While the Northwestern community battles the freezing cold and the winter doldrums, the high school stage was heating up with rehearsals for this year's musical, "Damn Yankees."
"Damn Yankees" is a classic story of temptation where the central character sells his soul to the devil in exchange for the chance to play for the Washington Senators against the New York Yankees.
Junior Zachary McDonald has one of the key roles in the play.
With the new semester less than a week old, parents of high schoolers were invited Jan. 29 to simulate a typical school day by following their children's schedules and meeting their teachers.
That same evening, parents of eighth graders were invited to an information night.
High school Principal Aileen Yadush said Semester Kickoff Night was really well attended.
This is the second year eighth grade information night and high school open house were scheduled back to back.
For the third consecutive year, senior Kelsey White represented Northwestern at the regional recitation competition, "Poetry Out Loud," advancing into semi-finals.
White was one of nine young women from area high schools competing Feb. 5 at the Allentown Art Museum.
Surrounded by a mixed media installation titled "Alphabet" created by artist Bruce Wall, White recited three poems from memory to the audience of students, family members and teachers.
White's family attended the event in support.
Curiosity and creativity were on display at Northwestern Lehigh's second annual science fair Feb. 7 in the high school cafeteria.
Some 24 youngsters, from kindergarten through eighth grade, set up and explained their projects displaying their understanding.
"The science fair was run by the Science National Honor Society to promote interest in science," said adviser Dave Moyer.
"The students served as the judges."
Despite the uncooperative weather, high school students completed their Keystone Exams before the start of the new semester.
"On two days, we had a late start followed by a day off so we had to adjust," said high school Principal Aileen Yadush. "We made accommodations as needed. It [was] really an exercise in resilience and patience, [but] the kids and the parents were awesome about adjusting."
The Keystone Exams are end-of-course assessments designed to assess proficiency in three subjects:Algebra I, literature and biology.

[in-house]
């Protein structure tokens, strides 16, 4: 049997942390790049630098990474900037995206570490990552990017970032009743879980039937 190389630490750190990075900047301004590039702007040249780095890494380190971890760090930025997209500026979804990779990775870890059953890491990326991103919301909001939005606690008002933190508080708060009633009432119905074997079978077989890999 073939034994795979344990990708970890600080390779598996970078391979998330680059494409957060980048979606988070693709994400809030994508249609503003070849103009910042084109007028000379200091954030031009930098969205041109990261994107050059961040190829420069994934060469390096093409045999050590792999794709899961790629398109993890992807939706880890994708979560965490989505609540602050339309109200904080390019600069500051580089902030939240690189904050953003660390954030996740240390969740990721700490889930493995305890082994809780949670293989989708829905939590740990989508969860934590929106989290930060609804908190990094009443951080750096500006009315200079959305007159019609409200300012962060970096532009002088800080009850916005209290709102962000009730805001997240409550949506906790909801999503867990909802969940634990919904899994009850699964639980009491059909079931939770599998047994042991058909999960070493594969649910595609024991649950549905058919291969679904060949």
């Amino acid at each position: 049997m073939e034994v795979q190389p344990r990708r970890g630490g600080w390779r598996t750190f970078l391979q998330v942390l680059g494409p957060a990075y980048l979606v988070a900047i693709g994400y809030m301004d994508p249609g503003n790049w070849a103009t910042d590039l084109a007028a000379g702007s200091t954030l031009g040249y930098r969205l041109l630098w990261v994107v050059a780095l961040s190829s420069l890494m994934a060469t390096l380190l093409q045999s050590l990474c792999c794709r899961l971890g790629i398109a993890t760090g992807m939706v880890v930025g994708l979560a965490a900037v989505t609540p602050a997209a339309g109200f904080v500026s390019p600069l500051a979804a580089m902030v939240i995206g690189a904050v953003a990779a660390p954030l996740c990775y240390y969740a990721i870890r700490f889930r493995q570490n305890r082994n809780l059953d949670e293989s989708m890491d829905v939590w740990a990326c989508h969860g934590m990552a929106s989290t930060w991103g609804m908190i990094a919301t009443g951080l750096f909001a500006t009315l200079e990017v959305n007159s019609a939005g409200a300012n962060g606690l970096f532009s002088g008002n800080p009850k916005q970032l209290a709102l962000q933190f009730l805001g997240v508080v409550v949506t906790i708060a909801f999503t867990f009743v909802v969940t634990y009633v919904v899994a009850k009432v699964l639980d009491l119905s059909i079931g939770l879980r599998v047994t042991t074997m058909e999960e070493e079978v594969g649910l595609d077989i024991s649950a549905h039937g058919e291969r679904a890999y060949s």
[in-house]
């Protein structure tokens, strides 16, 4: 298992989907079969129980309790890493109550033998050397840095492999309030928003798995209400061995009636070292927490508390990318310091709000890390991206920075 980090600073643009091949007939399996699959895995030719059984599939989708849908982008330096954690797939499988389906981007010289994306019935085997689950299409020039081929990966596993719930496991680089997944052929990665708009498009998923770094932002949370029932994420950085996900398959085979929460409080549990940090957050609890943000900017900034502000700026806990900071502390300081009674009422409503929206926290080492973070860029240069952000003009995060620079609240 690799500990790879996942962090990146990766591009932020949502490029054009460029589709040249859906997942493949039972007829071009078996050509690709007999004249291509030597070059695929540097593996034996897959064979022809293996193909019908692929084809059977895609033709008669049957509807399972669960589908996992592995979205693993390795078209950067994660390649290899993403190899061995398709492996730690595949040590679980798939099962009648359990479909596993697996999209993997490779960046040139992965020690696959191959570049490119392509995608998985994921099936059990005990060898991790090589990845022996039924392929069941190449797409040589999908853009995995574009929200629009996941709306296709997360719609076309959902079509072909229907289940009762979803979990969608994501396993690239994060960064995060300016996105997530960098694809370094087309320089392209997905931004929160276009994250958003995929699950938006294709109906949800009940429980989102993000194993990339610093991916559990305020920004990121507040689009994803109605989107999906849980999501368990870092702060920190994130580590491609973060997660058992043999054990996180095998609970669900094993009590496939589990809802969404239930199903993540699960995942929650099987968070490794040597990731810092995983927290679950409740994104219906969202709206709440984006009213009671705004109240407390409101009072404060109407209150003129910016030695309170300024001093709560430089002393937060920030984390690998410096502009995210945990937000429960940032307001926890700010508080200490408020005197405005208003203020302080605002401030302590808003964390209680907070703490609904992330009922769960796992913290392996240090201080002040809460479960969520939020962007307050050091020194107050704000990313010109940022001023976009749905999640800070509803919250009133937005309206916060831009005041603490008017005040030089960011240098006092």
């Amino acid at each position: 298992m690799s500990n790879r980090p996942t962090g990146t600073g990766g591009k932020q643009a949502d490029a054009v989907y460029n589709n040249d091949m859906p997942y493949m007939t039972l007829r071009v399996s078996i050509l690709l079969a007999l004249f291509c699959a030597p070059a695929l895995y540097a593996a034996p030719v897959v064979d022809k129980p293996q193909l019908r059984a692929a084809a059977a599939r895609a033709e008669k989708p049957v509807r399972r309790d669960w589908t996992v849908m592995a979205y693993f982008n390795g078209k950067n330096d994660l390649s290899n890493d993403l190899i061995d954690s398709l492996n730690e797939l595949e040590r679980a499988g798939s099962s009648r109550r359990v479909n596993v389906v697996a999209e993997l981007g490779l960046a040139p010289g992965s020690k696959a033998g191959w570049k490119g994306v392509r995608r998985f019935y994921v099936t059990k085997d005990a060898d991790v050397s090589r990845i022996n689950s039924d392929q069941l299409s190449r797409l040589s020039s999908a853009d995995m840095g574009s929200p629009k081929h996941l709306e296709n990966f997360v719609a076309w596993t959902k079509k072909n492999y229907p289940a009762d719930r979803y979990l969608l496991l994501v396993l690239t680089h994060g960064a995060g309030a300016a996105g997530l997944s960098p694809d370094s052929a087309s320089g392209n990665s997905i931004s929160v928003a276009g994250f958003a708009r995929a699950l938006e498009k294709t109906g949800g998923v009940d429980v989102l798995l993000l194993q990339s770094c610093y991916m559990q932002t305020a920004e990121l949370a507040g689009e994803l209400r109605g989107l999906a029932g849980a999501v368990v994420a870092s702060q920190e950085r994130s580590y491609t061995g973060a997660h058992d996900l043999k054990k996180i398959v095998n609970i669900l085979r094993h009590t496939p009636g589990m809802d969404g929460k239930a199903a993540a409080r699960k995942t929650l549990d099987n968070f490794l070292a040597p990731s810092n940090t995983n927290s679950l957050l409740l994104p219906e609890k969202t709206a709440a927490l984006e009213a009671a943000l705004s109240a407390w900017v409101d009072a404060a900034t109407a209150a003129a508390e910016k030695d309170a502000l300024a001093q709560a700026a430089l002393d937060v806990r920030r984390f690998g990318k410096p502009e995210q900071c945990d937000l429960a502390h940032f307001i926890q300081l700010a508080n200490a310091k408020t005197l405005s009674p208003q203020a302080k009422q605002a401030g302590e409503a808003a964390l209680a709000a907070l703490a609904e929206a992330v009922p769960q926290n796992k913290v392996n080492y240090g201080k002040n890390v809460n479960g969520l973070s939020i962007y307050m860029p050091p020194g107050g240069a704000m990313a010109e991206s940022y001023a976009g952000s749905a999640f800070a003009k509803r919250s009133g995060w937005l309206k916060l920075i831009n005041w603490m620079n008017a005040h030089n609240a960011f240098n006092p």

The Keystone Exams are one component of Pennsylvania's system of high school graduation requirements.
Students who took the tests had a variety of reactions after completing the test.
The following students are members of the Class of 2017. Their reactions are as follows:
"The English test was pretty easy," said Karlie Bardonner. "I used the whole time. I took maybe an hour and 20 [minutes]."
Actions backed by words united Northwestern Elementary School students together in an assembly program where they shared the meaning of kindness and respect.
According to guidance counselor Kate Petcavage, each grade expressed the theme of kindness in its own inimitable way.
"The kindergarten had a winter clothing type drive," she said. "First grade wrote poems about kindness and second grade created posters to hang in the hallway."
"The third grade decided to write letters to people in the school who had shown them kindness," said third grade teacher Jake Bennett.
Brothers Shawn and Justin Zimmerman braved the frigid weather last week to donate blood.
"It's nice to give blood," said Justin, who was urged by his brother to do it."There are a lot of people who need my blood more than I do."
"I heard there would be a few snacks," quipped Shawn, who admitted he learned about the blood drive through an email sent by Bob Biese, adviser of Northwestern High School's Key Club, sponsor of the drive.
Nov. 13, 2014, was the day all those who wanted to help save a life actually could, just by taking a short trip to the high school and donating blood.
As in the past, Northwestern's Key Club worked in conjunction with the Miller-Keystone Blood Center.
"Anyone at all can donate," Club President Sarah Malay said. "One pint of blood can save three lives."
Key Club Adviser Bob Biese discussed the donation process.
As if rising from the ashes of the past, "Tiger Talk," Northwestern's high school newspaper made its reappearance online to a welcoming audience.
Since its first issue in October, the staff has continually produced subsequent issues available to the school and community online.
According to Editor-in-Chief Cidney Bachert, newspaper production is going "very well."
"[The paper is] getting everyone engaged and it's open to the community," Bachert said. "My parents think it's very cool."
News Editor Sarah Overstrum was happy with the newspaper's debut.